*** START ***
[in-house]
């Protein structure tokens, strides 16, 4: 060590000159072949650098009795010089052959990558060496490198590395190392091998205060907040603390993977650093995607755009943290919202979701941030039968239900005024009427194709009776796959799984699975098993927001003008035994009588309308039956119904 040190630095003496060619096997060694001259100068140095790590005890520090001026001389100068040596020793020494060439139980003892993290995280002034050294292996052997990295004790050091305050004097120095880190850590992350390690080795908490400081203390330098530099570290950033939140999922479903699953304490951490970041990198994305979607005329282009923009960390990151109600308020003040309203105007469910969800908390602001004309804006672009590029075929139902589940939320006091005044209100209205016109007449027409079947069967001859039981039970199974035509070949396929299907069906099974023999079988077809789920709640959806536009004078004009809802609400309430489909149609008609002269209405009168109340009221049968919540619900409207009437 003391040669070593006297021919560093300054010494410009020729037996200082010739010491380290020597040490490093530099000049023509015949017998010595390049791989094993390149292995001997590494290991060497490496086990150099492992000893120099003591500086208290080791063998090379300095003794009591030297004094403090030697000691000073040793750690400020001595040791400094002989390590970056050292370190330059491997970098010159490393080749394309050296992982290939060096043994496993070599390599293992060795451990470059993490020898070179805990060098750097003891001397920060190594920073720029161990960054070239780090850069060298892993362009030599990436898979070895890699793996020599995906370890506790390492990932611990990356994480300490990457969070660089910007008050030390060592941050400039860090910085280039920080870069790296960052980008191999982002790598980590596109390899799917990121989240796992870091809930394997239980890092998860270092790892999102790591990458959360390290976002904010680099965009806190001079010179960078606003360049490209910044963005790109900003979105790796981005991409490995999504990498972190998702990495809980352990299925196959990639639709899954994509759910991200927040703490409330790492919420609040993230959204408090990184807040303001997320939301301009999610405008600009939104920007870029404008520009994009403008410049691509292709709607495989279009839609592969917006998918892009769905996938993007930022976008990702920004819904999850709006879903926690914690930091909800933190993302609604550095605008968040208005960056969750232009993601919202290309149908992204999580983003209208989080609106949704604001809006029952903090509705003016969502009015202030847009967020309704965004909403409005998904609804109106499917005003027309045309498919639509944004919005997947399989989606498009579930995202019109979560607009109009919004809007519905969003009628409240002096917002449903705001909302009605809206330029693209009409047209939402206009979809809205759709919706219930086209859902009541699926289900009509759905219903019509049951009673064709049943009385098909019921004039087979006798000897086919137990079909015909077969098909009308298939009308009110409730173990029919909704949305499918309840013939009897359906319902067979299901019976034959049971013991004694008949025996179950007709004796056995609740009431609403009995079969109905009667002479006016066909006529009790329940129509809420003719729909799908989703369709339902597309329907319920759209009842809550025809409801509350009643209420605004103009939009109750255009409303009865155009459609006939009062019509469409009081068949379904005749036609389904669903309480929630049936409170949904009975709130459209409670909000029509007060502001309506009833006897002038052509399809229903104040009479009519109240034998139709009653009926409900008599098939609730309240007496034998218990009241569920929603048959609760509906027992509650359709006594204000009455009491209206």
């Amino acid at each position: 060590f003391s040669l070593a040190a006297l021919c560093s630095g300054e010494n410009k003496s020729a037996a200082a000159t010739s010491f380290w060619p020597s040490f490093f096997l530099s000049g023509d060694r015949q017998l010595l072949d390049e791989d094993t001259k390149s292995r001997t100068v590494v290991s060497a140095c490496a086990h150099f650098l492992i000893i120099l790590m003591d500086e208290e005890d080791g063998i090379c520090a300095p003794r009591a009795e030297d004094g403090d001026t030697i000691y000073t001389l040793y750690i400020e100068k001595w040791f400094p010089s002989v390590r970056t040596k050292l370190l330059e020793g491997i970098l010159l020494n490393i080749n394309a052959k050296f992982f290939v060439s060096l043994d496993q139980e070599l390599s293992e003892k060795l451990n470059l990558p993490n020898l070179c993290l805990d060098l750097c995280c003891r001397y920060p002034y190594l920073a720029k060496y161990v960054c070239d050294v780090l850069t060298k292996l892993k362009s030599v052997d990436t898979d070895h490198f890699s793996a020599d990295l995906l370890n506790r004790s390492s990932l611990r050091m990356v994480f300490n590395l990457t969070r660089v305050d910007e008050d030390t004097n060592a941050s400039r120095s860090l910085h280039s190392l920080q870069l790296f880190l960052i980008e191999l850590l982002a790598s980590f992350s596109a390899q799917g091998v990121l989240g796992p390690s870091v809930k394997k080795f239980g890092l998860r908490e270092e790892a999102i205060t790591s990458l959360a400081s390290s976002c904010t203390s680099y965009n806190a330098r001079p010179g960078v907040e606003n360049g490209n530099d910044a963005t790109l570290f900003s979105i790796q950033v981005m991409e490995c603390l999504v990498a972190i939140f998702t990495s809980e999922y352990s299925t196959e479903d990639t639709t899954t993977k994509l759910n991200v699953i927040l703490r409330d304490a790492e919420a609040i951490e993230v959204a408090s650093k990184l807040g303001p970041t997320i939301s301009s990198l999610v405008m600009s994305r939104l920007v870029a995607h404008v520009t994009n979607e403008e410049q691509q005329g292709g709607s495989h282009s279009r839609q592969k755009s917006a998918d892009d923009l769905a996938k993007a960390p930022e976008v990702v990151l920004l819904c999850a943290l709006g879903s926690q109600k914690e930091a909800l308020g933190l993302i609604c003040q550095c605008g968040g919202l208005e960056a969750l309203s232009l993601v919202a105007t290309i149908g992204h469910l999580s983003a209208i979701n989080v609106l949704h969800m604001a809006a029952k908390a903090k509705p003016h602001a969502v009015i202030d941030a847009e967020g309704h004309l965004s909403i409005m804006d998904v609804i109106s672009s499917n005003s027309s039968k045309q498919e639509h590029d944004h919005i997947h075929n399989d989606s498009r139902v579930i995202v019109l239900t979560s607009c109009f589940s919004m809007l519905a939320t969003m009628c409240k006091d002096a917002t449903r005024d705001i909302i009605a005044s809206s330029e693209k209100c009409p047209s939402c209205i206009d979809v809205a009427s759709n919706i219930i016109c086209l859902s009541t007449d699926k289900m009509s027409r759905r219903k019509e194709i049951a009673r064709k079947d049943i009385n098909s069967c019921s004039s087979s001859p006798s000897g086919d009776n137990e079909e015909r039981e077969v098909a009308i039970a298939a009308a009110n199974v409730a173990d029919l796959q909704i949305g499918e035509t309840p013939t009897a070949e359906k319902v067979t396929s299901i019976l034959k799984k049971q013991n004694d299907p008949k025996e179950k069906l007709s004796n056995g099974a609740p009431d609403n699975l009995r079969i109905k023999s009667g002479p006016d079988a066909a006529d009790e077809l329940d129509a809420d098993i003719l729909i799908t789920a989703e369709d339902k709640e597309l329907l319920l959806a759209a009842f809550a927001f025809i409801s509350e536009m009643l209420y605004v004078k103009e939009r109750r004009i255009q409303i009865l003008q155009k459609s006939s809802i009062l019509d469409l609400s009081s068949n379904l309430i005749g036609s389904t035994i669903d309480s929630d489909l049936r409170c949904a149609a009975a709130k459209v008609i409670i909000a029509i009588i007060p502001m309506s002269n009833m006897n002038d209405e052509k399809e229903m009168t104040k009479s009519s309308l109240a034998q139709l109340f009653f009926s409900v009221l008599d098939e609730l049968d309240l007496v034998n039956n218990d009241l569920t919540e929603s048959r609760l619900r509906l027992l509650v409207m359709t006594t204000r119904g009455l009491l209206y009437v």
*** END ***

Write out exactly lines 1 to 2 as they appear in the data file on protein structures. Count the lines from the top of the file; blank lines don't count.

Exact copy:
[in-house]
């Protein structure tokens, strides 16, 4: 060590000159072949650098009795010089052959990558060496490198590395190392091998205060907040603390993977650093995607755009943290919202979701941030039968239900005024009427194709009776796959799984699975098993927001003008035994009588309308039956119904 040190630095003496060619096997060694001259100068140095790590005890520090001026001389100068040596020793020494060439139980003892993290995280002034050294292996052997990295004790050091305050004097120095880190850590992350390690080795908490400081203390330098530099570290950033939140999922479903699953304490951490970041990198994305979607005329282009923009960390990151109600308020003040309203105007469910969800908390602001004309804006672009590029075929139902589940939320006091005044209100209205016109007449027409079947069967001859039981039970199974035509070949396929299907069906099974023999079988077809789920709640959806536009004078004009809802609400309430489909149609008609002269209405009168109340009221049968919540619900409207009437 003391040669070593006297021919560093300054010494410009020729037996200082010739010491380290020597040490490093530099000049023509015949017998010595390049791989094993390149292995001997590494290991060497490496086990150099492992000893120099003591500086208290080791063998090379300095003794009591030297004094403090030697000691000073040793750690400020001595040791400094002989390590970056050292370190330059491997970098010159490393080749394309050296992982290939060096043994496993070599390599293992060795451990470059993490020898070179805990060098750097003891001397920060190594920073720029161990960054070239780090850069060298892993362009030599990436898979070895890699793996020599995906370890506790390492990932611990990356994480300490990457969070660089910007008050030390060592941050400039860090910085280039920080870069790296960052980008191999982002790598980590596109390899799917990121989240796992870091809930394997239980890092998860270092790892999102790591990458959360390290976002904010680099965009806190001079010179960078606003360049490209910044963005790109900003979105790796981005991409490995999504990498972190998702990495809980352990299925196959990639639709899954994509759910991200927040703490409330790492919420609040993230959204408090990184807040303001997320939301301009999610405008600009939104920007870029404008520009994009403008410049691509292709709607495989279009839609592969917006998918892009769905996938993007930022976008990702920004819904999850709006879903926690914690930091909800933190993302609604550095605008968040208005960056969750232009993601919202290309149908992204999580983003209208989080609106949704604001809006029952903090509705003016969502009015202030847009967020309704965004909403409005998904609804109106499917005003027309045309498919639509944004919005997947399989989606498009579930995202019109979560607009109009919004809007519905969003009628409240002096917002449903705001909302009605809206330029693209009409047209939402206009979809809205759709919706219930086209859902009541699926289900009509759905219903019509049951009673064709049943009385098909019921004039087979006798000897086919137990079909015909077969098909009308298939009308009110409730173990029919909704949305499918309840013939009897359906319902067979299901019976034959049971013991004694008949025996179950007709004796056995609740009431609403009995079969109905009667002479006016066909006529009790329940129509809420003719729909799908989703369709339902597309329907319920759209009842809550025809409801509350009643209420605004103009939009109750255009409303009865155009459609006939009062019509469409009081068949379904005749036609389904669903309480929630049936409170949904009975709130459209409670909000029509007060502001309506009833006897002038052509399809229903104040009479009519109240034998139709009653009926409900008599098939609730309240007496034998218990009241569920929603048959609760509906027992509650359709006594204000009455009491209206």